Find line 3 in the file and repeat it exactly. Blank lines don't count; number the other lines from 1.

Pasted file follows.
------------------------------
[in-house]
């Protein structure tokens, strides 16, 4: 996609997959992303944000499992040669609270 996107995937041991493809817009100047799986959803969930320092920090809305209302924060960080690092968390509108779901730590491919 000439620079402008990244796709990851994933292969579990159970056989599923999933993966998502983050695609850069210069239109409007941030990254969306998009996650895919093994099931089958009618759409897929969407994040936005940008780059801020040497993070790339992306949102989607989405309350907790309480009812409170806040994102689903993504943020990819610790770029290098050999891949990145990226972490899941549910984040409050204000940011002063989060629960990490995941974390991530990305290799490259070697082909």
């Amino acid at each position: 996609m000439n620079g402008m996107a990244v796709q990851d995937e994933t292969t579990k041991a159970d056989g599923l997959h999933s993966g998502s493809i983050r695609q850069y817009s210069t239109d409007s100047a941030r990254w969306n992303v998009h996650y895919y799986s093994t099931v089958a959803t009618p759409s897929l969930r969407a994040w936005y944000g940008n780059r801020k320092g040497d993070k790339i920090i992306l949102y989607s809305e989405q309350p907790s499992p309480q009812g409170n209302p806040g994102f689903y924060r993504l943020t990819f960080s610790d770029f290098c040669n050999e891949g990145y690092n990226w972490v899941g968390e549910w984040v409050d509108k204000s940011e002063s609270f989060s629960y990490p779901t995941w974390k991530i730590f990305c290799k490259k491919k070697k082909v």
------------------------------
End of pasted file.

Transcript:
């Amino acid at each position: 996609m000439n620079g402008m996107a990244v796709q990851d995937e994933t292969t579990k041991a159970d056989g599923l997959h999933s993966g998502s493809i983050r695609q850069y817009s210069t239109d409007s100047a941030r990254w969306n992303v998009h996650y895919y799986s093994t099931v089958a959803t009618p759409s897929l969930r969407a994040w936005y944000g940008n780059r801020k320092g040497d993070k790339i920090i992306l949102y989607s809305e989405q309350p907790s499992p309480q009812g409170n209302p806040g994102f689903y924060r993504l943020t990819f960080s610790d770029f290098c040669n050999e891949g990145y690092n990226w972490v899941g968390e549910w984040v409050d509108k204000s940011e002063s609270f989060s629960y990490p779901t995941w974390k991530i730590f990305c290799k490259k491919k070697k082909v």